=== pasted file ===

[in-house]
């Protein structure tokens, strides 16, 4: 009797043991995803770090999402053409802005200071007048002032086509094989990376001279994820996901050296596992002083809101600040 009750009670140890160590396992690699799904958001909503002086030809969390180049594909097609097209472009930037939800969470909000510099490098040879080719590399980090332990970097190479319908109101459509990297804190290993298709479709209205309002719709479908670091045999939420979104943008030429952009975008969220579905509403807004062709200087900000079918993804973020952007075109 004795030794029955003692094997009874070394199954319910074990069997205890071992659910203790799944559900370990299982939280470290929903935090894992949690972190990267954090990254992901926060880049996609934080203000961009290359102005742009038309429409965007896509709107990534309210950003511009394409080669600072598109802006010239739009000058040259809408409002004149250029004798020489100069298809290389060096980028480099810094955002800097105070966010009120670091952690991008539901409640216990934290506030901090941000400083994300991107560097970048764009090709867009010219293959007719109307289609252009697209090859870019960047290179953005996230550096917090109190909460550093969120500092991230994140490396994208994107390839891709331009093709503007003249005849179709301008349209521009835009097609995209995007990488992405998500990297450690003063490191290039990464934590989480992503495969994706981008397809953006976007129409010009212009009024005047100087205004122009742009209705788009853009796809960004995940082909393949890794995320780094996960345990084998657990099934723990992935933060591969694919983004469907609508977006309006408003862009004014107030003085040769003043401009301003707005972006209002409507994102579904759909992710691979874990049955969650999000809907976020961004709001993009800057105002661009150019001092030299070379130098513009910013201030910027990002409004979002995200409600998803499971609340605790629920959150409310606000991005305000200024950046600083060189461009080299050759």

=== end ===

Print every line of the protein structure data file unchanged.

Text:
[in-house]
């Protein structure tokens, strides 16, 4: 009797043991995803770090999402053409802005200071007048002032086509094989990376001279994820996901050296596992002083809101600040 009750009670140890160590396992690699799904958001909503002086030809969390180049594909097609097209472009930037939800969470909000510099490098040879080719590399980090332990970097190479319908109101459509990297804190290993298709479709209205309002719709479908670091045999939420979104943008030429952009975008969220579905509403807004062709200087900000079918993804973020952007075109 004795030794029955003692094997009874070394199954319910074990069997205890071992659910203790799944559900370990299982939280470290929903935090894992949690972190990267954090990254992901926060880049996609934080203000961009290359102005742009038309429409965007896509709107990534309210950003511009394409080669600072598109802006010239739009000058040259809408409002004149250029004798020489100069298809290389060096980028480099810094955002800097105070966010009120670091952690991008539901409640216990934290506030901090941000400083994300991107560097970048764009090709867009010219293959007719109307289609252009697209090859870019960047290179953005996230550096917090109190909460550093969120500092991230994140490396994208994107390839891709331009093709503007003249005849179709301008349209521009835009097609995209995007990488992405998500990297450690003063490191290039990464934590989480992503495969994706981008397809953006976007129409010009212009009024005047100087205004122009742009209705788009853009796809960004995940082909393949890794995320780094996960345990084998657990099934723990992935933060591969694919983004469907609508977006309006408003862009004014107030003085040769003043401009301003707005972006209002409507994102579904759909992710691979874990049955969650999000809907976020961004709001993009800057105002661009150019001092030299070379130098513009910013201030910027990002409004979002995200409600998803499971609340605790629920959150409310606000991005305000200024950046600083060189461009080299050759």